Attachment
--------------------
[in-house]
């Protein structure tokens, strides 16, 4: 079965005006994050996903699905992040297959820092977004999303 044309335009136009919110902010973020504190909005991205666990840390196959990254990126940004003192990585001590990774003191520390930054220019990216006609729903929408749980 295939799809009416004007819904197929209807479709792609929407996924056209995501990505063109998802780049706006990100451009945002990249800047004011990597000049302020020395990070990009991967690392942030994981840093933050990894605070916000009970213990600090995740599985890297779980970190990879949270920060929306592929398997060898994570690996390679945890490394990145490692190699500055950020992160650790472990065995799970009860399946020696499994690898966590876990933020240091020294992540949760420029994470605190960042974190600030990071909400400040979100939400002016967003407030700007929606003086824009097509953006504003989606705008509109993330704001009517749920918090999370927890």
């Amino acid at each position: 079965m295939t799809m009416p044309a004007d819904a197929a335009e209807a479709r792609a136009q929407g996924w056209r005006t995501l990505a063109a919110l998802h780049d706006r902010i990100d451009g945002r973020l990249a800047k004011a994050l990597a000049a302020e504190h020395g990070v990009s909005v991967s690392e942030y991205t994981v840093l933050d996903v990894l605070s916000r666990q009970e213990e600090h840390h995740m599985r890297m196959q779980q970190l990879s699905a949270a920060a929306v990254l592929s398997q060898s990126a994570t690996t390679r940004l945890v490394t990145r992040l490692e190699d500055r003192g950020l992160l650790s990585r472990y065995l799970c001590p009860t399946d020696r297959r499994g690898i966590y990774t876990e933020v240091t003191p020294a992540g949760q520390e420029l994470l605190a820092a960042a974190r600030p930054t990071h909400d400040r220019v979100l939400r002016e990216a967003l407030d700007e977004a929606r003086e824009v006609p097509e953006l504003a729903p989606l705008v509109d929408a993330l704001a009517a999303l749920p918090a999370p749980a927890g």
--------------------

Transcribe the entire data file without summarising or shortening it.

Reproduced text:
[in-house]
């Protein structure tokens, strides 16, 4: 079965005006994050996903699905992040297959820092977004999303 044309335009136009919110902010973020504190909005991205666990840390196959990254990126940004003192990585001590990774003191520390930054220019990216006609729903929408749980 295939799809009416004007819904197929209807479709792609929407996924056209995501990505063109998802780049706006990100451009945002990249800047004011990597000049302020020395990070990009991967690392942030994981840093933050990894605070916000009970213990600090995740599985890297779980970190990879949270920060929306592929398997060898994570690996390679945890490394990145490692190699500055950020992160650790472990065995799970009860399946020696499994690898966590876990933020240091020294992540949760420029994470605190960042974190600030990071909400400040979100939400002016967003407030700007929606003086824009097509953006504003989606705008509109993330704001009517749920918090999370927890």
């Amino acid at each position: 079965m295939t799809m009416p044309a004007d819904a197929a335009e209807a479709r792609a136009q929407g996924w056209r005006t995501l990505a063109a919110l998802h780049d706006r902010i990100d451009g945002r973020l990249a800047k004011a994050l990597a000049a302020e504190h020395g990070v990009s909005v991967s690392e942030y991205t994981v840093l933050d996903v990894l605070s916000r666990q009970e213990e600090h840390h995740m599985r890297m196959q779980q970190l990879s699905a949270a920060a929306v990254l592929s398997q060898s990126a994570t690996t390679r940004l945890v490394t990145r992040l490692e190699d500055r003192g950020l992160l650790s990585r472990y065995l799970c001590p009860t399946d020696r297959r499994g690898i966590y990774t876990e933020v240091t003191p020294a992540g949760q520390e420029l994470l605190a820092a960042a974190r600030p930054t990071h909400d400040r220019v979100l939400r002016e990216a967003l407030d700007e977004a929606r003086e824009v006609p097509e953006l504003a729903p989606l705008v509109d929408a993330l704001a009517a999303l749920p918090a999370p749980a927890g």